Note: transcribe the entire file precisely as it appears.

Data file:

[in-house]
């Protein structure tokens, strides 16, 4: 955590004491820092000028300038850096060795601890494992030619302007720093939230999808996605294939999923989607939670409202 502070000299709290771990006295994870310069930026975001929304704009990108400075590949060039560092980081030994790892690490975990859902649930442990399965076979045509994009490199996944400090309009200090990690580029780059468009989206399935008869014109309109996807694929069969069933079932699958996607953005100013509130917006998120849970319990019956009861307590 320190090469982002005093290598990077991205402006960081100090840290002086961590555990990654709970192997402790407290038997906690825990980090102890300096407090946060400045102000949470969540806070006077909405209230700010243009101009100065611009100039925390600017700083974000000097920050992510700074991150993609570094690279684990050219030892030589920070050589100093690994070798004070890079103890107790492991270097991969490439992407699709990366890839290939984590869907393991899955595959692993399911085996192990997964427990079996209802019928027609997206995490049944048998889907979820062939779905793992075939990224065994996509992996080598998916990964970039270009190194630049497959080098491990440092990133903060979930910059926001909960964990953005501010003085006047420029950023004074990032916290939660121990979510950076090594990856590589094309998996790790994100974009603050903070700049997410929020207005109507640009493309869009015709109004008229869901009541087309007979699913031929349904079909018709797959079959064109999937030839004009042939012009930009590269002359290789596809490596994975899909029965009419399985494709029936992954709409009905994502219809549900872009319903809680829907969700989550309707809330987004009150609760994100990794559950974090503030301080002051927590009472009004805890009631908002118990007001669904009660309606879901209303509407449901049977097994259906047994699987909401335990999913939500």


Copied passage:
[in-house]
């Protein structure tokens, strides 16, 4: 955590004491820092000028300038850096060795601890494992030619302007720093939230999808996605294939999923989607939670409202 502070000299709290771990006295994870310069930026975001929304704009990108400075590949060039560092980081030994790892690490975990859902649930442990399965076979045509994009490199996944400090309009200090990690580029780059468009989206399935008869014109309109996807694929069969069933079932699958996607953005100013509130917006998120849970319990019956009861307590 320190090469982002005093290598990077991205402006960081100090840290002086961590555990990654709970192997402790407290038997906690825990980090102890300096407090946060400045102000949470969540806070006077909405209230700010243009101009100065611009100039925390600017700083974000000097920050992510700074991150993609570094690279684990050219030892030589920070050589100093690994070798004070890079103890107790492991270097991969490439992407699709990366890839290939984590869907393991899955595959692993399911085996192990997964427990079996209802019928027609997206995490049944048998889907979820062939779905793992075939990224065994996509992996080598998916990964970039270009190194630049497959080098491990440092990133903060979930910059926001909960964990953005501010003085006047420029950023004074990032916290939660121990979510950076090594990856590589094309998996790790994100974009603050903070700049997410929020207005109507640009493309869009015709109004008229869901009541087309007979699913031929349904079909018709797959079959064109999937030839004009042939012009930009590269002359290789596809490596994975899909029965009419399985494709029936992954709409009905994502219809549900872009319903809680829907969700989550309707809330987004009150609760994100990794559950974090503030301080002051927590009472009004805890009631908002118990007001669904009660309606879901209303509407449901049977097994259906047994699987909401335990999913939500």